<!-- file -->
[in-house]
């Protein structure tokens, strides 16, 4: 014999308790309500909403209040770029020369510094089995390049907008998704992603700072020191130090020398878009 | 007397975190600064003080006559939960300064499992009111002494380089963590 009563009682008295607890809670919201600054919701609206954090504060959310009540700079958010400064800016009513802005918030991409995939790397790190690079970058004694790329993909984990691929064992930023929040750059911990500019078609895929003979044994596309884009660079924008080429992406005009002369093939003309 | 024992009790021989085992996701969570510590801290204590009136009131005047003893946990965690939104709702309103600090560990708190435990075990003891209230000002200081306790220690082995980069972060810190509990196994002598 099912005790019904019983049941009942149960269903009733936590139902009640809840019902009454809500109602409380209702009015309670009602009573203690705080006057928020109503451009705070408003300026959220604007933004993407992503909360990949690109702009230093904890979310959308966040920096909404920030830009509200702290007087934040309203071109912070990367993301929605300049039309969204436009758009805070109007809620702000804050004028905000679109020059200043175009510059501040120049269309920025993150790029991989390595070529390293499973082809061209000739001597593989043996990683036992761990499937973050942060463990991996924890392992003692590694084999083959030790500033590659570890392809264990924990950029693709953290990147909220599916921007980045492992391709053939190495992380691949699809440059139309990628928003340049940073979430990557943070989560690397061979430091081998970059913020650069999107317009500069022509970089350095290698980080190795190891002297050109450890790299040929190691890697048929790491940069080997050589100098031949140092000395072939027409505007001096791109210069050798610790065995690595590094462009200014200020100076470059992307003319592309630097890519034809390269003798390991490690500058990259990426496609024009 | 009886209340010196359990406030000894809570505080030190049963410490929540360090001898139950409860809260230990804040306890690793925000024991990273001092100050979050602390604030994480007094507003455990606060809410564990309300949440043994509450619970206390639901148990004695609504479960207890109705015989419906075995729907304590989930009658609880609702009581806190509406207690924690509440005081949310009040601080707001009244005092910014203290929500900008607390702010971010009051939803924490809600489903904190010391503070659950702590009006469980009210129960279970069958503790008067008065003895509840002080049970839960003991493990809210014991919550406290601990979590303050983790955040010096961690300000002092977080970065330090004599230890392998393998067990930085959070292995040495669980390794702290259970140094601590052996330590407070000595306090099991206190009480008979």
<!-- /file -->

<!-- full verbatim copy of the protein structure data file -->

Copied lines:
[in-house]
């Protein structure tokens, strides 16, 4: 014999308790309500909403209040770029020369510094089995390049907008998704992603700072020191130090020398878009 | 007397975190600064003080006559939960300064499992009111002494380089963590 009563009682008295607890809670919201600054919701609206954090504060959310009540700079958010400064800016009513802005918030991409995939790397790190690079970058004694790329993909984990691929064992930023929040750059911990500019078609895929003979044994596309884009660079924008080429992406005009002369093939003309 | 024992009790021989085992996701969570510590801290204590009136009131005047003893946990965690939104709702309103600090560990708190435990075990003891209230000002200081306790220690082995980069972060810190509990196994002598 099912005790019904019983049941009942149960269903009733936590139902009640809840019902009454809500109602409380209702009015309670009602009573203690705080006057928020109503451009705070408003300026959220604007933004993407992503909360990949690109702009230093904890979310959308966040920096909404920030830009509200702290007087934040309203071109912070990367993301929605300049039309969204436009758009805070109007809620702000804050004028905000679109020059200043175009510059501040120049269309920025993150790029991989390595070529390293499973082809061209000739001597593989043996990683036992761990499937973050942060463990991996924890392992003692590694084999083959030790500033590659570890392809264990924990950029693709953290990147909220599916921007980045492992391709053939190495992380691949699809440059139309990628928003340049940073979430990557943070989560690397061979430091081998970059913020650069999107317009500069022509970089350095290698980080190795190891002297050109450890790299040929190691890697048929790491940069080997050589100098031949140092000395072939027409505007001096791109210069050798610790065995690595590094462009200014200020100076470059992307003319592309630097890519034809390269003798390991490690500058990259990426496609024009 | 009886209340010196359990406030000894809570505080030190049963410490929540360090001898139950409860809260230990804040306890690793925000024991990273001092100050979050602390604030994480007094507003455990606060809410564990309300949440043994509450619970206390639901148990004695609504479960207890109705015989419906075995729907304590989930009658609880609702009581806190509406207690924690509440005081949310009040601080707001009244005092910014203290929500900008607390702010971010009051939803924490809600489903904190010391503070659950702590009006469980009210129960279970069958503790008067008065003895509840002080049970839960003991493990809210014991919550406290601990979590303050983790955040010096961690300000002092977080970065330090004599230890392998393998067990930085959070292995040495669980390794702290259970140094601590052996330590407070000595306090099991206190009480008979």